MSI Z87-G43 (LGA 1150) Motherboard Review

/ 4 years ago

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MSI Z87 G43 (12)

Since the launch of Haswell LGA 1150 processors and the Z87 Intel chipset back in June we’ve seen a tonne of motherboards come through eTeknix for review. In fact, we’ve still got quite a few more to come and today we take a look at another motherboard, this time from MSI. On the test bench today we have the MSI Z87-G43 motherboard which is designed to be one of MSI’s most entry level motherboards sitting above only the Z87-G41 PC Mate.

The MSI Z87-G43 is as simple as you will find for an ATX Z87 motherboard and at its core is a philosophy of offering you the most bang for your buck – no frills attached. Despite that budget-minded orientation the motherboard certainly doesn’t skimp out on the core features you’d expect from a motherboard that is still relatively high end. MSI equip military class components, deploy a UEFI Click BIOS and provide you with some innovative software.

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Of course straight away you’ll be interested to know the pricing as this is one of the most crucial aspects of this motherboard. At most retailers you will find the MSI Z87-G43 is the cheapest motherboard on offering costing around £90-95 and $120-130. The only motherboard I could find that was cheaper was the Z87-G41 PC Mate mentioned earlier. MSI is targeting budget minded enthusiasts, gamers and system integrators with this motherboard. This motherboard is for people who want the benefits of abundant SATA III, good overclocking potential and abundant PCIe connectivity, but don’t need all the networking & audio extras or the fancy motherboard buttons and switches of more expensive motherboards. So let’s see what the MSI Z87-G43 has to offer.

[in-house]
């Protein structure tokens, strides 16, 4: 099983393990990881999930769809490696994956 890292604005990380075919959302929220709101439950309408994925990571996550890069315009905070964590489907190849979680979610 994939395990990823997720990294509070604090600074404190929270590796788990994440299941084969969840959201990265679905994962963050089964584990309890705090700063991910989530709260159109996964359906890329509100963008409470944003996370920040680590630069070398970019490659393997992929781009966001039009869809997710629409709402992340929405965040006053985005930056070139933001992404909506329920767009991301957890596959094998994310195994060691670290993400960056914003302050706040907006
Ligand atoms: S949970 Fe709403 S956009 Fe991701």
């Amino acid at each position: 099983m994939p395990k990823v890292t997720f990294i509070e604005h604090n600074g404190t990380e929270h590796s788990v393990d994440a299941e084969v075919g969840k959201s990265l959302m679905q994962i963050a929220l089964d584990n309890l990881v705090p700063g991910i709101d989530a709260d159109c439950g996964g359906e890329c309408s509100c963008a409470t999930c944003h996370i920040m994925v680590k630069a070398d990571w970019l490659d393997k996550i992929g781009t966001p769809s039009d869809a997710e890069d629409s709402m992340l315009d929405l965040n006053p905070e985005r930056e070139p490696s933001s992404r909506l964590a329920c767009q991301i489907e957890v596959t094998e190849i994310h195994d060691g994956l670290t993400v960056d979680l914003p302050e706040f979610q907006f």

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  • Skidmarks

    Everybody (well almost everybody) would rather have top of the range mobo’s, smartphones, GFX cards etc. but products like these are the volume sellers. Without products like this, companies wouldn’t exist. If I had to pay for my computer stuff, this would be the kind of board I’d buy. There’s nothing wrong with it.

    • So true, I’m actually seriously considering this. The run-of-the-mill boards are what makes a manufacturer’s success. Sure we’d all love to get all the shenanigans, but money is not growing on trees yet, so we make do.

  • Travis

    “Built around MSI’s tried-and-tested Military Class 4 components” What a joke this is, there is no ML STD anymore and there sure isn’t any “class 4” The electronics manufacturing world follows IPC standards. Military falls under class 3 requirements. “Whereas Class 3 products demand continued high performance or performance-on-demand is critical and equipment downtime cannot be tolerated, the end use environment may be uncommonly harsh, and the equipment must function when required, such as life support or other critical systems” I am a certified IPC specialist, and can tell you that it does likely meet the class 3 military spec, BUT so does almost every other manufacturer. I wish guys doing reviews would start to take note of this “class 4” BS. It’s false and should be noted.

    • I appreciate your feedback. I’d be interested to read more and question our MSI representatives on it. Could you provide the relative links to the IPC standard descriptions?

      • Travis best I can do, I cant find any free link that details the standards. basically class 1 is it just has to work, class 2 is where continued performance and extended life are required and for which uninterrupted service is desired, but not critical. I already posted class 3. Here you can see the IPC cert on MSI’s web page. Click manufacture tab and bottom of page.

        • expert

          you don’t know what you’re taking about

          • Novice

            expert, can you provide us with the criteria and source for a military class 4 designation ? It seems made up 🙂

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